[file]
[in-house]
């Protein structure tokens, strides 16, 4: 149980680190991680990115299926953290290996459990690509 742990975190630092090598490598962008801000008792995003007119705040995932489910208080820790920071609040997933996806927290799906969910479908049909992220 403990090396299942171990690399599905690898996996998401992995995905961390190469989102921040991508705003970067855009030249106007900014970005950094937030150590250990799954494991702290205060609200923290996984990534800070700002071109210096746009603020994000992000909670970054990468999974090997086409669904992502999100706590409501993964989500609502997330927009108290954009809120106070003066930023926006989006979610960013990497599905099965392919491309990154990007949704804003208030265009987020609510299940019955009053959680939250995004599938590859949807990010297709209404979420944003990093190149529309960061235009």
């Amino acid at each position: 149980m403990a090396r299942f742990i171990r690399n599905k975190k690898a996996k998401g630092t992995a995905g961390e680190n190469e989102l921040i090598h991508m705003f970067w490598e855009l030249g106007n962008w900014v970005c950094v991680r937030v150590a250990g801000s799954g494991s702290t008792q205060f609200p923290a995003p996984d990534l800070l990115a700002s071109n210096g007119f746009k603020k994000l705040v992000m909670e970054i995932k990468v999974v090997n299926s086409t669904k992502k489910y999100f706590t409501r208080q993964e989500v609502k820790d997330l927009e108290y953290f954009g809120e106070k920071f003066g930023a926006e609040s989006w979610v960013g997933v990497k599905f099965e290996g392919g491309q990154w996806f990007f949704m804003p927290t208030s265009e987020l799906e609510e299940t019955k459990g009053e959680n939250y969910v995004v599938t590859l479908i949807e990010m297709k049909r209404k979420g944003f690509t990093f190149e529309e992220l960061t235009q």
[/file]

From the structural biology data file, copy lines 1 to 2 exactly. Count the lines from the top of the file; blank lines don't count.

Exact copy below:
[in-house]
């Protein structure tokens, strides 16, 4: 149980680190991680990115299926953290290996459990690509 742990975190630092090598490598962008801000008792995003007119705040995932489910208080820790920071609040997933996806927290799906969910479908049909992220 403990090396299942171990690399599905690898996996998401992995995905961390190469989102921040991508705003970067855009030249106007900014970005950094937030150590250990799954494991702290205060609200923290996984990534800070700002071109210096746009603020994000992000909670970054990468999974090997086409669904992502999100706590409501993964989500609502997330927009108290954009809120106070003066930023926006989006979610960013990497599905099965392919491309990154990007949704804003208030265009987020609510299940019955009053959680939250995004599938590859949807990010297709209404979420944003990093190149529309960061235009």